|Cllr Klute Jnr demonstrating the effectiveness of the chicane from Packington to |
Baldwin Terrace in slowing down cycles and mopeds on the towpath.
As the local councillor who has been largely responsible for badgering British Waterways out of their bunker mentality, and persuading them to try and do public consultation properly, I would like to offer my views on their current ‘consultation’ on options for the towpath, which I suspect are, unfortunately, somewhat baffling for most people that have seen them.
The springboard for the current consultation was the fairly constant noise in the local press, and at Friends of Regents Canal meetings, about the unsustainable conflict between pedestrians and cyclists on the towpath. This is since the towpath has become a popular commuting route for a type of cyclist that likes to ride as though involved in some kind of competition speed trial. This behaviour is, as I have said many times before, completely at odds with the towpath environment, which, like the rest of the canal, has historically operated at speeds of around 4 miles per hour, whether you are a pedestrian, boat, recreational cyclist, horse or duck.
It is the popular view that the canal should remain a place of calm and relief from busy London life, and high speed cyclists are very much at odds with this point of view.
Credit where credit is due, Dick Vincent and Tav Kazmi of British Waterways have done a very thorough job of engaging local stakeholders regarding this issue, they have held numerous meetings with Islington Cyclists Action group, Living Streets, Local Councillors, Hanover School, and other interested local residents. They have taken on board the conflict issue, and have publicly said that the increase in use of the towpath by cyclists in a hurry is “unsustainable”. So far so good.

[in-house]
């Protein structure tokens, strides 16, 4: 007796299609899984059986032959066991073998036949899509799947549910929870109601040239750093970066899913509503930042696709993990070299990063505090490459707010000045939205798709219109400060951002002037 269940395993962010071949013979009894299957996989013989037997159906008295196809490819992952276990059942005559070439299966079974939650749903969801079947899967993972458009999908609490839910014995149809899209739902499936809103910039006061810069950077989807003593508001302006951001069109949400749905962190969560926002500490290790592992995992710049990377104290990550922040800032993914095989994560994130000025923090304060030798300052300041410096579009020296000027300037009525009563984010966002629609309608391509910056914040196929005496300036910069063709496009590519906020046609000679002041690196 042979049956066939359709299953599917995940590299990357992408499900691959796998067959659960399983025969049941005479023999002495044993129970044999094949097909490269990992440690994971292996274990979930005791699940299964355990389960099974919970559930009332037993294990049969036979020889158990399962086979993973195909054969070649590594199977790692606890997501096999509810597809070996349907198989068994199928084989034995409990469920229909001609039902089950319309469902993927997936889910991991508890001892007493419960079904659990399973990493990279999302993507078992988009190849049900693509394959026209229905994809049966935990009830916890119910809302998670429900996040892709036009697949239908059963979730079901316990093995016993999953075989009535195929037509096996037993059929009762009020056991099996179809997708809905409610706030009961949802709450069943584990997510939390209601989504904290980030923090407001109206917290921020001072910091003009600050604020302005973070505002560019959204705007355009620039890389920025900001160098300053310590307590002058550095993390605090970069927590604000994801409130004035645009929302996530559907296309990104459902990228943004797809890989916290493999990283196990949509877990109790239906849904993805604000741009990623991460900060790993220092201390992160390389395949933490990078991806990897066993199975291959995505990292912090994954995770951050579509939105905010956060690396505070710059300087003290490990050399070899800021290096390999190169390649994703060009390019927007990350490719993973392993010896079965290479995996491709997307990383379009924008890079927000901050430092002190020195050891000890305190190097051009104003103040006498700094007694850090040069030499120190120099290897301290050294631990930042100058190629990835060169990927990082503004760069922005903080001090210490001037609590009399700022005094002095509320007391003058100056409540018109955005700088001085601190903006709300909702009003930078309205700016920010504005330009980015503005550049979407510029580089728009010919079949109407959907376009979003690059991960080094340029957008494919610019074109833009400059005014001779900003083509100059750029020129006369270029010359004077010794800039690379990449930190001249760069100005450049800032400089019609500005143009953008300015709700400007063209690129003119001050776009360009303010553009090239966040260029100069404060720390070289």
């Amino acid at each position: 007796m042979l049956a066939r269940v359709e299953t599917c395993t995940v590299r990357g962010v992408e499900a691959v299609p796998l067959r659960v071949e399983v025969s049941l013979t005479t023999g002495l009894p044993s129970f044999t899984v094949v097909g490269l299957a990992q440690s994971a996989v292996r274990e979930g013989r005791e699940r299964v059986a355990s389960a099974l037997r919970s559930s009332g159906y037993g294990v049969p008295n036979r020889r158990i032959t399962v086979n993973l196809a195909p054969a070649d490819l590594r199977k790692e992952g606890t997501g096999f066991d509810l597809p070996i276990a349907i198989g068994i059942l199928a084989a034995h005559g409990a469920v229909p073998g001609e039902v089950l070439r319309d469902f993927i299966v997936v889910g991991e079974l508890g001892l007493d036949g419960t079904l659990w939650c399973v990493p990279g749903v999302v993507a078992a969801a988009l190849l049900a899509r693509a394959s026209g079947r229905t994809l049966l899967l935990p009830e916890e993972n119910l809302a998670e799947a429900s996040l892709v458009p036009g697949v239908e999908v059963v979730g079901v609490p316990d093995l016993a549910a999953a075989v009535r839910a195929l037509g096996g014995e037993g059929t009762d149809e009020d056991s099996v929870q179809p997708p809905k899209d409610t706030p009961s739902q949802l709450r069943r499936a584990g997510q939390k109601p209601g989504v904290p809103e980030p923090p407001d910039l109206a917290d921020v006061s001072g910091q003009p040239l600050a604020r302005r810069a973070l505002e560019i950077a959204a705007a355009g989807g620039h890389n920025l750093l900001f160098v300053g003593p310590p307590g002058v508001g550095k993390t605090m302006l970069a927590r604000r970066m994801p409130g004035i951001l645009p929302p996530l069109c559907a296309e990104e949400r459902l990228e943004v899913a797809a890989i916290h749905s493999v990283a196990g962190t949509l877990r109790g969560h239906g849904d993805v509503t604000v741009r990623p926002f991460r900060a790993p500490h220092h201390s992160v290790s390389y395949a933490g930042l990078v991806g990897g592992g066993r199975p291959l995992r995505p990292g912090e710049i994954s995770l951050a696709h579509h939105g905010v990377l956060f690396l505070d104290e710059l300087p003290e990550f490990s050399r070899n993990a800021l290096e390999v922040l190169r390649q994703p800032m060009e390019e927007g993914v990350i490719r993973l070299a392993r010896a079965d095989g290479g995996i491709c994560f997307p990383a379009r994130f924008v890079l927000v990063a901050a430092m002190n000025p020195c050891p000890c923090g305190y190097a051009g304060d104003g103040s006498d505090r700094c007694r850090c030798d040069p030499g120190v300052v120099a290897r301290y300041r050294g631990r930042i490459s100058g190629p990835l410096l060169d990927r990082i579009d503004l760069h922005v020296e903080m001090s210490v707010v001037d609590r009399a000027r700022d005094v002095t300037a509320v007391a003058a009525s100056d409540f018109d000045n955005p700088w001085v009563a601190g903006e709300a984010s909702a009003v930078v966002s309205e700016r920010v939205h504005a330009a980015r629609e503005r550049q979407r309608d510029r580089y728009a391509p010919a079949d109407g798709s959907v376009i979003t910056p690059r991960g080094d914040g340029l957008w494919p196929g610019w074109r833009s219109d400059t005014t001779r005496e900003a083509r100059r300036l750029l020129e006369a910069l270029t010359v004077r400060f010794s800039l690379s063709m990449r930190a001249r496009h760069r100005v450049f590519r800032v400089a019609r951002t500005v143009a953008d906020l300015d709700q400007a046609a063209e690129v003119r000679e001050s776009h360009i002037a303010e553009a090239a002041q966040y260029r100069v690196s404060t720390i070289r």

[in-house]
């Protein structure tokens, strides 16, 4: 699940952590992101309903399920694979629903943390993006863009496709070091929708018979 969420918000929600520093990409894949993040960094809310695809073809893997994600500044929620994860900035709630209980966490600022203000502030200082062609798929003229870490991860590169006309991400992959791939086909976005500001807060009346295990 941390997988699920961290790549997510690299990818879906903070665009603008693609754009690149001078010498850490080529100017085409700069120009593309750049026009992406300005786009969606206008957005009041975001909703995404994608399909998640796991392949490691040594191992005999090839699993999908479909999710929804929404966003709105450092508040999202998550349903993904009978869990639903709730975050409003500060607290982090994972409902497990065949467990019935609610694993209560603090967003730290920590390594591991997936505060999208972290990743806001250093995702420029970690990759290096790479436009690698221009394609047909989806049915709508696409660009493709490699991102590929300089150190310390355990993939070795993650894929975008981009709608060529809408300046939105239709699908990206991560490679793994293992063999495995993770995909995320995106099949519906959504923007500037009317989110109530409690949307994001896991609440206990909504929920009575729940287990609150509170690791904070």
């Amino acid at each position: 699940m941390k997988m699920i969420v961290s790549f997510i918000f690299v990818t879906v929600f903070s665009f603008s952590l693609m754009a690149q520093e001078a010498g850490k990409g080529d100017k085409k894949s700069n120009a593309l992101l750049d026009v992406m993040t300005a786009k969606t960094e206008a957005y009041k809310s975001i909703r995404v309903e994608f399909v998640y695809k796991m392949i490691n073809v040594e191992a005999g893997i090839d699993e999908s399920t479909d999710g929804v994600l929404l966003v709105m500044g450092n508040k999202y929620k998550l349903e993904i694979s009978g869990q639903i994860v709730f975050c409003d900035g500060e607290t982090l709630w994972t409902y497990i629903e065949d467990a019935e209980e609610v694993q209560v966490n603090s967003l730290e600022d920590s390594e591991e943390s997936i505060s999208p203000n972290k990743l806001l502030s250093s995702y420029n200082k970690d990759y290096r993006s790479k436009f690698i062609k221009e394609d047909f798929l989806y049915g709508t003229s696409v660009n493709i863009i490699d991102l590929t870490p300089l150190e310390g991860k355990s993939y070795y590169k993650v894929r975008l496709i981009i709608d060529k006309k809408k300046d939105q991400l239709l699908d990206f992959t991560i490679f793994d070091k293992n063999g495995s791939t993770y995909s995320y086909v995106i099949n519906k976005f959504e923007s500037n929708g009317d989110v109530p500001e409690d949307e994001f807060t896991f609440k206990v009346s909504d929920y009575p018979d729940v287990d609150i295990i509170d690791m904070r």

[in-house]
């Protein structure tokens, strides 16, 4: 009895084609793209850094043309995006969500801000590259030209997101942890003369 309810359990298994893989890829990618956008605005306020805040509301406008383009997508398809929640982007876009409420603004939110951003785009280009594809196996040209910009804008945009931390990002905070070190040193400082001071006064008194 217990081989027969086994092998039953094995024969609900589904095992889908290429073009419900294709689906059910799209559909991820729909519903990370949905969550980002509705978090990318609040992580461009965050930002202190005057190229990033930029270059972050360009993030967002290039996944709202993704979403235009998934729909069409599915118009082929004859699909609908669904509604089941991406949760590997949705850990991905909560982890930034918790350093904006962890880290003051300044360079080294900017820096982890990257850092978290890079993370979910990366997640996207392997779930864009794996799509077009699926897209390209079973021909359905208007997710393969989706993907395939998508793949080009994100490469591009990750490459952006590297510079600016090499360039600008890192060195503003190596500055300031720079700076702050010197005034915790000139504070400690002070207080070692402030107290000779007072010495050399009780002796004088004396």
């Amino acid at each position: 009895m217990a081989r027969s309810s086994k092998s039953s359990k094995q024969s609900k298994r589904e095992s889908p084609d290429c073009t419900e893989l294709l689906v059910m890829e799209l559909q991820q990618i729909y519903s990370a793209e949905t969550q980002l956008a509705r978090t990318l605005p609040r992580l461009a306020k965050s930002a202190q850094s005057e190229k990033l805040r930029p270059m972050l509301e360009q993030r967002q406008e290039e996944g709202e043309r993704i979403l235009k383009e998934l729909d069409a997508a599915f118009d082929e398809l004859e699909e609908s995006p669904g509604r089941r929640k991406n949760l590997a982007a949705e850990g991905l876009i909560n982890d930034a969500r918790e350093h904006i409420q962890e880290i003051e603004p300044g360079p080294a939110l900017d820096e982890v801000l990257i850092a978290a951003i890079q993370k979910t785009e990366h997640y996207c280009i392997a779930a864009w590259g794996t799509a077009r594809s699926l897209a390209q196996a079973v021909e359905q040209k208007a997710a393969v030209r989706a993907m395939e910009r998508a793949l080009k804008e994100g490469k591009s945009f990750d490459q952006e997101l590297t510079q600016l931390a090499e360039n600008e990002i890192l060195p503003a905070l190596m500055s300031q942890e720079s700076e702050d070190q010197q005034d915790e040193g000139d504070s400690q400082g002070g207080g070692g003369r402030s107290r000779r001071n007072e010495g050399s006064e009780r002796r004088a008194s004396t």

Unfortunately, they have now engaged a landscape architect to deliver their vision, who seems to think, rightly or wrongly, that the brief is to beautify the canal towpath, using modern finishes, changes in texture, and public art, perhaps in the hopes that these surprising new innovations will distract speeding cyclists into slowing down and admiring their environment. I think this is unlikely. Cyclists in a hurry will simply plough on.
Having established the crux of the problem, I think British Waterways need to focus all their efforts, and whatever limited funding is available in the current climate, on physical measures to encourage speeding cyclists off the towpath, using whatever means are necessary. This needs to happen, as I have also said many times before, in conjunction with improvements to the ‘parallel route’ of roads that follow the route of the towpath – in particular dramatic improvements are needed to the crossing on New North Road next to Gainsborough Studios, which is an issue for Islington and Hackney Councils. And we as Local Councillors need to take this forward.
I am fully in agreement with British Waterways that speeding cyclists need to be persuaded off the canal towpath. But where we differ is that I think boring, old-fashioned physical barriers, such as chicanes (see the photo at the top of this article), are the answer, not the fancy finishes being put forward by British Waterways’ landscape architect, which we can’t afford, and which frankly, won't do the job.